Context: My theory book is elaborating on some rules for melodic motion to be applied to the soprano voice when Writing in Four Parts.

In the screenshot below, I'm trying to digest the quote:

Two leaps of 4ths are usually poor, but arpeggiation of a dominant 7th can be effective.

Question: Are these two statements intended to be read in contrast to one another? I'm trying to imagine a scenario where a dominant 7th chord could be arpeggiated by two consecutive leaps of a 4th, but can't see it happening.

Maybe these are simply two independent rules which are joined with the word "but"? I'm just seeking clarification on which interpretation is correct.


2 Answers 2


The two rules are meant to contrast each other. Two consecutive leaps of a (perfect) 4th combine to span a minor 7th--the same 7th interval as the one a dominant 7th chord uses.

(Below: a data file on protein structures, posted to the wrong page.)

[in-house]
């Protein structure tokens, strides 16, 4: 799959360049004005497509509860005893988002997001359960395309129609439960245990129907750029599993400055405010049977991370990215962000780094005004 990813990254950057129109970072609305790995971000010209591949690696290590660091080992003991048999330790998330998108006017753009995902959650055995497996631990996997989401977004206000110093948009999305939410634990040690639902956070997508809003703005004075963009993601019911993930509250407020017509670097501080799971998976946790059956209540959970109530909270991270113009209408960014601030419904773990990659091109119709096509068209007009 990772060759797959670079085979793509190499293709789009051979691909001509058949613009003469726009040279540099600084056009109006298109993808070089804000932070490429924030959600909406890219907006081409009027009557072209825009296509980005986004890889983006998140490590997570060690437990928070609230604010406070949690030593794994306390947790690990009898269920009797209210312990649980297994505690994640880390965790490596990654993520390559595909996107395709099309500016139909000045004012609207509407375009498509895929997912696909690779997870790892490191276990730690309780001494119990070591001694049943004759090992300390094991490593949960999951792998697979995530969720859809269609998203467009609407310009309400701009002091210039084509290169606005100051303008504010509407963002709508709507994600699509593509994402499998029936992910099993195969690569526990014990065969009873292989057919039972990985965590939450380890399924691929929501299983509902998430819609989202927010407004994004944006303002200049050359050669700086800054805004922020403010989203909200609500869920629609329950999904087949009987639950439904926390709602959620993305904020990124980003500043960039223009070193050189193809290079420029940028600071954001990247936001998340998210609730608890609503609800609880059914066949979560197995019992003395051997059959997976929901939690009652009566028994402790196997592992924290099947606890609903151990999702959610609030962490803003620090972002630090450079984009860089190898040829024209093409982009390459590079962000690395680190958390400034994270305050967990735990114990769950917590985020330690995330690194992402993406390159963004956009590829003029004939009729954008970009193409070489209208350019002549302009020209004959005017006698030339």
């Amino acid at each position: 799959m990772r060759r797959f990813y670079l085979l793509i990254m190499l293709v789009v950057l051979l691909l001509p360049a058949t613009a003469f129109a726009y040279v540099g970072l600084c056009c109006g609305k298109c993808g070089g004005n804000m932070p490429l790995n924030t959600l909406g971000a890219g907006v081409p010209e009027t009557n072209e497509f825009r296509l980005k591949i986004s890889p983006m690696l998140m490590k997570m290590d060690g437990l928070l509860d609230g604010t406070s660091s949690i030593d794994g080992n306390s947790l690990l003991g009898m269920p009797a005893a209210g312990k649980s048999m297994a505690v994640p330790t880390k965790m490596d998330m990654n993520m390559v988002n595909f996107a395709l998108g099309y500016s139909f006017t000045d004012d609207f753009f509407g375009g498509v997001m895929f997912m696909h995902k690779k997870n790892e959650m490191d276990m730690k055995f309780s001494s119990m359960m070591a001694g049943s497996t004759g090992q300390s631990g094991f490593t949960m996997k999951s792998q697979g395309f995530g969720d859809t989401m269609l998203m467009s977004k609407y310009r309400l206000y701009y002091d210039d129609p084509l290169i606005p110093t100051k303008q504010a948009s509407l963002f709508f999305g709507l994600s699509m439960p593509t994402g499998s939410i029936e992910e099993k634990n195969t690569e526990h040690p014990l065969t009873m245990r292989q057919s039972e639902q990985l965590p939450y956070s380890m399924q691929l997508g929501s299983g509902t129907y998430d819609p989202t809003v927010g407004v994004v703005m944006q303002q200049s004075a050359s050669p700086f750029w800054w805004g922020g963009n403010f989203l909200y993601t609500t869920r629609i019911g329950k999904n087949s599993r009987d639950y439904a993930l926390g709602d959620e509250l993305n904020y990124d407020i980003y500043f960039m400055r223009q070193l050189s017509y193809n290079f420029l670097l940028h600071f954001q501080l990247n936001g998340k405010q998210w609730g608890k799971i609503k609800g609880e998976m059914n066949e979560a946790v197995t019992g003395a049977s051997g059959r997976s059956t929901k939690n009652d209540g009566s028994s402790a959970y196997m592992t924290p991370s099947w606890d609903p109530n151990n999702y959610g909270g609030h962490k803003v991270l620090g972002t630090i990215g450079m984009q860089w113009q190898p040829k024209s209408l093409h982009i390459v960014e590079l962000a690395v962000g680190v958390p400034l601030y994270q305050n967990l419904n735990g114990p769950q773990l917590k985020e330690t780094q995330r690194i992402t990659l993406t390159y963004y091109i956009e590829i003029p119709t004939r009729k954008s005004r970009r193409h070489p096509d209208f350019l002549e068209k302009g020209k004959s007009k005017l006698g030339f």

An example of two consecutive leaps of a (perfect) 4th: F - Bb - Eb

An example of dominant 7th arpeggiation: F - A - C - Eb

Note how both examples begin and end with the same notes.

My experience is that two consecutive leaps of a perfect fourth sound dangerously close to a tuning exercise, and three such consecutive leaps sound even closer.


Mathematically, there are only two ways to have two leaps in the same direction that span a 7th: two ascending fourths or a combination of a fifth and third.

In traditional part writing, two consecutive leaps of a fourth will sound out of place because they don't form a chord. Consecutive leaps of a third and a fifth (or a fifth and a third) can be effective in certain cases, most often outlining the dominant 7th chord. Remember that the dominant chord has a special place harmonically as the chord of highest tension, so it can be made to stand out more than other chords.

Your Answer

By clicking “Post Your Answer”, you agree to our terms of service and acknowledge you have read our privacy policy.